Knopf turns in fewer center-stage vocal performances on this album. “Wet and Rusting,” the album’s most restrained track, features Knopf’s honeyed voice carrying the song’s softer edges, as well as delivering the album’s best one-liner: “It’s hard to take risks with a pessimist.” “Wet and Rusting” is a somewhat spare song lyrically, building mostly out of oblique couplets. You’ll also find Seim’s low rumble delivering a single, stark line: “This is the closest I’ll come to touching you the way I want.” (Worth watching is the band’s “Take Away Show” performance featuring the band wandering the city and taking over small courtyards.) Knopf’s strengths lie in his marriage between abstract songwriting and simplicity—he gives you the materials but wants you to paint your own pictures.

Seim’s voice works as a bass-forward undercurrent through many tracks on the album, and his songs are the most bass-heavy to match. He’s also the hardest to pin down lyrically; “Air Aid,” his first shot in the spotlight, is a moody number that is either about suicide (if read straightforwardly) or about the sting of disillusionment within a disgraced America (a theme which feels especially relevant today). Elsewhere, though, he’s less direct, and leans on the repetition that permeated Fun Blame Monster. “Running” sees Seim delivering clipped phrases: “It’s safe to say I’m walking a lot/ It’s safe to say I’m thinner/ It’s safe to say if we don’t find food soon, we won’t make it through winter.” Similarly, the Seim-focused group number “Ghostship” plays a similar trick, giving us just one repeated verse, starting first as only Seim, while picking up the other two members as the subdued song progresses. He’s given the album’s final song as well: “West,” a departure from the restraint present through most of his songs thus far, gives us Seim shouting to be heard over the tumult.

It would be a mistake to talk about Friend and Foe without discussing the one song that features all three members prominently: “Rotten Hell,” the album’s centerpiece. Everyone shines equally here, with Knopf and Seim manning the subdued end of the song, their quiet voices pleading for control: (“I’ve got a stranglehold on this decision/ All those opposed can rot in hell/ In meeting now the words will form a sentence/ You’ll be reduced to nothingness.”) The three meet in the song’s refrain, the album’s battle cry, accompanied by hazy piano noise before the song—and Harris—reach a boiling point: “It’s high time we step outside/ Drop the gloves and settle this like a man/ We might stall and hem and haw/ We might not fight, but we won’t walk away.” It’s not what one might call an optimistic song, but as far as crown jewels go, Friend and Foe couldn’t want for a better one.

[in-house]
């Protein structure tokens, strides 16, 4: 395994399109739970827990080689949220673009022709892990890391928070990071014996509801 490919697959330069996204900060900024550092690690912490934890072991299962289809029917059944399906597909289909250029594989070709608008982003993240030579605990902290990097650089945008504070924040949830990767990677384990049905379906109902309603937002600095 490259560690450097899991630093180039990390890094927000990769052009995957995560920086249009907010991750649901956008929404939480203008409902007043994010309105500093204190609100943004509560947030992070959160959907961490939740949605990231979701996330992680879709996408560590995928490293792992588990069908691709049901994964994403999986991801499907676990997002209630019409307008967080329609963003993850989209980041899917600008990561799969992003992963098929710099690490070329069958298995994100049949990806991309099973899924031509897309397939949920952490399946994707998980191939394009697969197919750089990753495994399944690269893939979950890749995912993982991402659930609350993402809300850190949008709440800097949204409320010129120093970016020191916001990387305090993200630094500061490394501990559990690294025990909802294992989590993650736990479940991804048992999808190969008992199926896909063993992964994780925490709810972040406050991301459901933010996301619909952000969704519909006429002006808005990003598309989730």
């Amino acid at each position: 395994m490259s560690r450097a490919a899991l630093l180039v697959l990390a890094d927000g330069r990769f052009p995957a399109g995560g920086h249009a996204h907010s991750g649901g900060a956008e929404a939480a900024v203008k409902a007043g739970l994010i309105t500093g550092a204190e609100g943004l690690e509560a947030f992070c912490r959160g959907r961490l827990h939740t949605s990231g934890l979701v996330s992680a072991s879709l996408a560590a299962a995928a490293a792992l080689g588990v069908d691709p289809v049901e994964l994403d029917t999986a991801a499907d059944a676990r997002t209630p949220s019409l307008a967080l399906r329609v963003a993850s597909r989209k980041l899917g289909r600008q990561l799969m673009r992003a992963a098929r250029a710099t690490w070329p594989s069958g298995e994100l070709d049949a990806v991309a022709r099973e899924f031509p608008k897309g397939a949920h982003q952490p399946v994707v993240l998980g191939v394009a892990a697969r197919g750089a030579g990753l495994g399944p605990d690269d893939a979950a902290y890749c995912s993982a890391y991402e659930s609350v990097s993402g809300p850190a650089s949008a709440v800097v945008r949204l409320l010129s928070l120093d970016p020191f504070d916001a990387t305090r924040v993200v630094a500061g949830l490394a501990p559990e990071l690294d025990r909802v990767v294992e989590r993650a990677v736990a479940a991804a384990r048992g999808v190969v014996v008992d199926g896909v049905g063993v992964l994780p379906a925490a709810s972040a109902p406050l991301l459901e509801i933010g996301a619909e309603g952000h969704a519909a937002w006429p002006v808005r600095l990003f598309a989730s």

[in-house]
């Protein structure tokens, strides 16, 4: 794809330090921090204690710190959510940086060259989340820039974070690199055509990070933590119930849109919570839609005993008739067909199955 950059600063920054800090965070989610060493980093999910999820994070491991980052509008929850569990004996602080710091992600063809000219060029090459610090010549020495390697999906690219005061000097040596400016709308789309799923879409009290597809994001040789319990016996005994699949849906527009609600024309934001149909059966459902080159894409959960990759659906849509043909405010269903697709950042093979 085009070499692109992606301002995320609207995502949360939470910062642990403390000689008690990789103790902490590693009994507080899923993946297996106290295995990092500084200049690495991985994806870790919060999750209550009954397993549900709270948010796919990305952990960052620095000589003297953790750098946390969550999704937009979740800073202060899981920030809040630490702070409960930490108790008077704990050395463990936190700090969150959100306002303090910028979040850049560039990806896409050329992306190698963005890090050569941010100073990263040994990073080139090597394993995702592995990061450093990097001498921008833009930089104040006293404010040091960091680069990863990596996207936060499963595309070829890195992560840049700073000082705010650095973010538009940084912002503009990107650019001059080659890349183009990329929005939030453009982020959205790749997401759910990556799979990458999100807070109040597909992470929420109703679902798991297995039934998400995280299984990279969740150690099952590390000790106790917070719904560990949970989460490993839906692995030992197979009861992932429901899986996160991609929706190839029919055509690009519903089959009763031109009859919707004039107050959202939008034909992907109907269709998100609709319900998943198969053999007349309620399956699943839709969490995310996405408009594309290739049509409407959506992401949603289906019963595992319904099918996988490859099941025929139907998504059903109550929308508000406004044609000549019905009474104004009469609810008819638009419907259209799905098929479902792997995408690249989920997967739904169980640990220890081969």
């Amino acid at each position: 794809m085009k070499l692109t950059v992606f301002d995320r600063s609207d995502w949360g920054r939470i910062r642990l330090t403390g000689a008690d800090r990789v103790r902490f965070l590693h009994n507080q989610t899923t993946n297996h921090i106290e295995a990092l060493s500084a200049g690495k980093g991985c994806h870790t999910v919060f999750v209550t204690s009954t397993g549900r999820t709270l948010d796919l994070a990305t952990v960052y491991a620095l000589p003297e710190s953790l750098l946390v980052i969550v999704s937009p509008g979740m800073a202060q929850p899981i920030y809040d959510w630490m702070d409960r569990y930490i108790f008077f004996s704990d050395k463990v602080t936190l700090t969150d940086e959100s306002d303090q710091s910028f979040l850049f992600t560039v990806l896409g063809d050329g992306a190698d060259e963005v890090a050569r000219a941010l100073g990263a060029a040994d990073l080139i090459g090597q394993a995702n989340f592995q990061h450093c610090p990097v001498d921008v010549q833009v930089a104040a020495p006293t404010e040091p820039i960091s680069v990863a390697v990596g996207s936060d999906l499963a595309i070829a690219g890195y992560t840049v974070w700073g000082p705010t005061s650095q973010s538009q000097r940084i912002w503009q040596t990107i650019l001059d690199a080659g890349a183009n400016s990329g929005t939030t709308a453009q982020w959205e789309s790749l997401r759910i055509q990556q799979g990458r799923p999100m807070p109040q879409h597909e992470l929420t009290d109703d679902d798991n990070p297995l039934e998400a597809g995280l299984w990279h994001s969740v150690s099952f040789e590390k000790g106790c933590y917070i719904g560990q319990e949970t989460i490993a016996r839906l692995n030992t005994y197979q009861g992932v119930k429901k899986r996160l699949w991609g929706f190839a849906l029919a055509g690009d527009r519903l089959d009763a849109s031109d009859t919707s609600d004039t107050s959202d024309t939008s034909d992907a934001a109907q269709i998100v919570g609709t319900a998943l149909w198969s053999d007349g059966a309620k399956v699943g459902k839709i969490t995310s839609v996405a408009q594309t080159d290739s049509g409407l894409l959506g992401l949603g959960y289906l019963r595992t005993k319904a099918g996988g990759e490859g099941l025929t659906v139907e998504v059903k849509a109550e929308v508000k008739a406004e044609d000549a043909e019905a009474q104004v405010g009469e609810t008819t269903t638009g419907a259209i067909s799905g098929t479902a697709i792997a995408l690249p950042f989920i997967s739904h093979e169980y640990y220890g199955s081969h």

The album is also notable for its packaging. Designed by graphic novelist Craig Thompson (of Blankets fame), the artwork here remains one of the strongest cases for physical media’s continued existence. Every inch of the packaging is illustrated in some fashion: cartoonish characters running on treadmills, sawing themselves in half, inhabiting a boundless world that you can stare at for years and still not quite process it all. References to the album’s lyrics abound. This is only half the picture, though: along the album’s right side is a small section allowing you access to a paper wheel that rotates the image behind cut-out sections of the cover, revealing the album’s tracklist and even more grotesque characters in action. This all exists in the album’s CD form, but the LP edition is the most artistic bang-for-your-buck you could ask for.

A band as willing to give into artistic chaos shouldn’t be able to make indie-pop songs as effortlessly as Menomena did with Friend and Foe—and it certainly shouldn’t work, with as much noise as they pack in here. The trio would continue this tightening on their also impeccable 2010 album, Mines, the final record featuring Knopf—a departure foreshadowed by the substantial creative clashes that plagued that album’s recording—it turns out, a circle does sometimes need a center. The band hasn’t released a record since 2012’s Moms, potentially the only weak spot (comparatively speaking) in their catalog. Regardless of what came after, Friend and Foe remains one of the most effortless, infectious and creative indie pop records of the aughts, and it’s a testament to the power of making music with gleefully messy abandon.